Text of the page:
‘Ere at Ellesmere

Something of an ‘Arm’ theme in our stops, after our departure from the Whitchurch we had plans to make our next stop the Prees Arm or more correctly Prees Branch but without going through another two lift bridges (in and out) the available moorings were a bit isolated so we decided to carry on to Bettisfield where we spent the night after travelling 7 miles and negotiating 4 lift bridges. Whist these bridges are hydraulically operated by turning a windlass and not that difficult they require a good number of turns to wind them up & down.

Our next day’s trip was shorter, just short of 5 miles and took us into The Ellesmere Arm, but first had the Ellesmere Tunnel and stopped off in Blackwater Meadow Marina to get a pump out.

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Ellesmere is located by the side of ‘the Mere’, one of the largest natural meres in England outside the Lake District and one of nine glacial meres in the area. (‘glacial’ means that the depression occupied by the mere was the location of a block of ice that persisted at the end of the last Ice Age). These meres are different from those in the Lake District in that they do not have a flow of water into them to maintain the level. [Source: Wikipedia]

As we turned in towards the town there was just one space left for us and we spent the afternoon sitting in the shade beside the boat chatting to folk as they walked by. One gent, Teddy, born and bred in Ellesmere who was a mine of information about the town’s history and had been a postman in the area for 35 years.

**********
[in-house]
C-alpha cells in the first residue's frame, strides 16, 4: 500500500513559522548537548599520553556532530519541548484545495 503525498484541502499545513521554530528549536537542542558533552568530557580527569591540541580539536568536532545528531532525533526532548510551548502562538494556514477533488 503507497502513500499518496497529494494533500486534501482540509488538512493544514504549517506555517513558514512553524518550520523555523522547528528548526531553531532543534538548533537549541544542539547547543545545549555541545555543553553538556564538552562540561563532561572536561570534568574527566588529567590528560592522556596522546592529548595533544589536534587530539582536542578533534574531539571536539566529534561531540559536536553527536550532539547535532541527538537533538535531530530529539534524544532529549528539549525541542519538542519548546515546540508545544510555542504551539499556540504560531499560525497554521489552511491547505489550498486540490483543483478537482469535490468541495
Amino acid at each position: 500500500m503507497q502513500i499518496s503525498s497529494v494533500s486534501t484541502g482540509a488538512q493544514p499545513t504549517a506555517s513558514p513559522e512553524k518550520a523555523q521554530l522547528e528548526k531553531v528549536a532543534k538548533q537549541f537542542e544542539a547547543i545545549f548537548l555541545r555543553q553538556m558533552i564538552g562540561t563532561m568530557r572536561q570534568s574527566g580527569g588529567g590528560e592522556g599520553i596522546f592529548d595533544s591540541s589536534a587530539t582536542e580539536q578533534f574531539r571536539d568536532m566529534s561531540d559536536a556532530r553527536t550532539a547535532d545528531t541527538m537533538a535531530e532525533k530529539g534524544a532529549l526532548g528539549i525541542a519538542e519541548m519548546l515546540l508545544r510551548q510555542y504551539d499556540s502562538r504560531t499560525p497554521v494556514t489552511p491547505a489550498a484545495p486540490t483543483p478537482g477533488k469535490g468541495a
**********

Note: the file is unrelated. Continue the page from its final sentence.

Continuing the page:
This morning we were able to move the boat nearer the town centre, ready for a shop at Tesco which is right next to the canal, but before that I visited the barbers, for a haircut and the dentist to get a missing filling replaced, I  expect you can guess which left me the poorer!

The Llangollen Canal is actually a comparatively recent name, it was originally The Ellesmere Canal. We had lunch at The Corner House cafe opposite what is now the Ellesmere Hotel where the Duke of Bridgewater and his associates got together [I’m sure it was called something else then but the name escapes me, I’ll ask Teddy if I see him again] and decided that Ellesmere could become the hub of a new canal network connecting the Midlands with the River Mersey so they raised over a £1million pounds in one day (a lot of money today, even more so in 1791) and the Ellesmere Canal was born.

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This evening we have had a BBQ and Joy says if we had had 50p for every person who has stopped to talk about Catty we would be rich!

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Posted on July 1, 2015, in Narrowboating. Bookmark the permalink. 6 Comments.

  1. Sally Anne Mildenhall

    Sounds like you are having fun my god bless you on you way xxx

    Kind regards

    Sally Anne Mildenhall 07778 431165

    >

  2. Hi great blog always read but very rarely comment . Not sure if your aware but one of the lift bridges towards Whitchurch has been damaged & caused a stoppage to be placed on the canal. Can’t remember br number off the top of my head but it’s the one painted green.

  3. Hi. I came across your fascinating website when idly googling our friends Colin and Maureen Tregonning whom we knew here in Australia and before that in the UK where Maureen and I worked together at Oxford Scientific Films. We had lost touch with them and had often wondered where they had ended up. Could I ask you please to forward my email to them? I would love to be reunited – even though we are still in Australia. I thought it typically thoughtful of Maureen that she found you a glass wren plaque for your boat. A lovely gesture.

    Enjoy your travels – it sounds a wonderful way of life.

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